The white in our white garden in winter is from the flowers, and not from snow.
This week I added a few things to the garden; namely, some beautiful Noble fir and Douglas fir branches that I got for free from the nursery, that were cut from the bottom of fresh Christmas trees. I added these to our center urn, along with two other urns by the front door that I’ll show you further down the page.
The Iceberg roses are still blooming. They have a tinge of pink to them as it got just to freezing and then warmed back up, but the rest of the year they are just white, blooming every six weeks. I’ll prune them at the end of the month and strip the leaves to force them into a short dormancy, which will make them healthier for next year.
Below the roses in the 4 planter sections, behind the short hedges, I’ve planted white flowering cabbage. These will be beautiful all winter.
The Meyer lemon trees are ripe with lemons right now. These are just a couple of years old (we put in this garden 2 1/2 years ago) but as they get bigger I will prune them more like a hedge that will cover the wall. They’re a bit of yellow in the garden for a short time, but the rest of the year they are just green (with white flowers when they flower and a heavenly perfume.) I planted these in addition to the two I have in back to make sure that we have enough lemons for lemonade, in addition to all of the other ways we like to use lemons.
Below the lemons are several herbs, including garlic chives, oregano, and tarragon, along with green onions near the wall and white alpine strawberries at the front of the planter. The black bench is one we redid from three old benches.
Looking the other direction back towards the urn, you can again see the snowy-white Dusty Miller than I cut for flower arrangments in the foreground. At the base of the plinth below the urn you can see more of the white-fruited alpine strawberries that I grow from seed. A mild winter is predicted this year, so I may get to pick these dime-sized berries throughout the winter this year. I picked a few this week.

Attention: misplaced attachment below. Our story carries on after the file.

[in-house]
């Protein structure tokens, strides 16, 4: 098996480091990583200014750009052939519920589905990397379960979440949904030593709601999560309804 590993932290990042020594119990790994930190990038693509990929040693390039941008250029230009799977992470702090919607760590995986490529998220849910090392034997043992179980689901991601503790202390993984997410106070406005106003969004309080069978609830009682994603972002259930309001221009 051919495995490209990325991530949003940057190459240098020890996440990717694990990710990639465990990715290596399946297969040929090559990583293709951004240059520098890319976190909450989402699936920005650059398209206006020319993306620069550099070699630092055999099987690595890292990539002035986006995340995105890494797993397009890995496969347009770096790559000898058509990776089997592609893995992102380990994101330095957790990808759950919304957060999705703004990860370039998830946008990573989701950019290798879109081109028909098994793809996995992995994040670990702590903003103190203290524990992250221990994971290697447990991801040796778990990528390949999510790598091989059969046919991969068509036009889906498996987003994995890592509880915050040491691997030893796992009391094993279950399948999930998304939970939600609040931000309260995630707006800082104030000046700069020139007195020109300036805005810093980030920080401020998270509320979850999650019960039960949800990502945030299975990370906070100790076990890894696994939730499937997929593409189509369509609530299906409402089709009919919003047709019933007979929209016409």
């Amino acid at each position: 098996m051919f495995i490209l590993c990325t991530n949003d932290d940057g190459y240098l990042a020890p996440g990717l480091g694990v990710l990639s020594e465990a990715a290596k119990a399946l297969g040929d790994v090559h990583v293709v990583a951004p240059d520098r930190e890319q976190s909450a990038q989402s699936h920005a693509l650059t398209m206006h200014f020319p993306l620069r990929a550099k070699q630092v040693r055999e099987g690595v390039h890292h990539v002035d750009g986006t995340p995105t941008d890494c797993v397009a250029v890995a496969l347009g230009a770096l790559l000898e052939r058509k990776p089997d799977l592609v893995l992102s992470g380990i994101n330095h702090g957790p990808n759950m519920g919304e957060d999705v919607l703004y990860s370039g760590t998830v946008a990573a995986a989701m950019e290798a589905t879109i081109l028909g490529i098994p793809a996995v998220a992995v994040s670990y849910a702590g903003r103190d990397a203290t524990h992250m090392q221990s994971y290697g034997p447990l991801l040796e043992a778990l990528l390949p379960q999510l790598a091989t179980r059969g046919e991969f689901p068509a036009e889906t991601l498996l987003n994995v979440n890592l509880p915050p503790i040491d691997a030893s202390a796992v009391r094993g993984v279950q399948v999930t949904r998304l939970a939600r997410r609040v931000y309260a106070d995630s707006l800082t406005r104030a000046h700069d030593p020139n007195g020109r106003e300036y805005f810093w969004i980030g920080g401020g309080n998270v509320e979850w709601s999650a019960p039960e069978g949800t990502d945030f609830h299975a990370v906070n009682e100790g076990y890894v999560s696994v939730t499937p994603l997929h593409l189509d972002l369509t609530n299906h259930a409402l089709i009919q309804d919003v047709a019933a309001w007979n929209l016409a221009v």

At the front of the garden, below the wall that I built, is a row of paperwhites. These bloom outdoors here in winter, starting in November.
On our front doors, I’ve hung the faux wreaths I put together a couple of years ago, using purchased wreaths, bells, faux berries with star picks, and gathered pinecones.
In the urns, I have white-flowering cyclamen. These like the shade here (and this area is in full shade year-round). I added a white double-flowering stock flower to each pot (a winter flower here), and despite the freeze, I still have a bit of red-leafed sweet potato vine growing in the pots from fall. I added some more Noble fir branches to these pots and some pinecones.
If you’re looking to grow paperwhite indoors this winter, I highly recommend Van Engelen Bulbs, which is where I purchased all of my paperwhites. For cyclamen, check your local nursery; ours (Star Nursery for locals) has them on sale for $1.99 through today, whereas they are $9.99 each in the grocery store ad that I saw this week. They also carry red and pink, if you’re looking for a little more color. These are an indoor plant in most climates, but can handle the winter outdoors here if kept in the shade.
Lastly, ask about free branches at any place that sells Christmas trees near you! Just ask out where they are trimming trees if you can have the branches that they cut. I’ll admit I was a bit hesitant, but when I asked, the response was, “You can have them if you want!”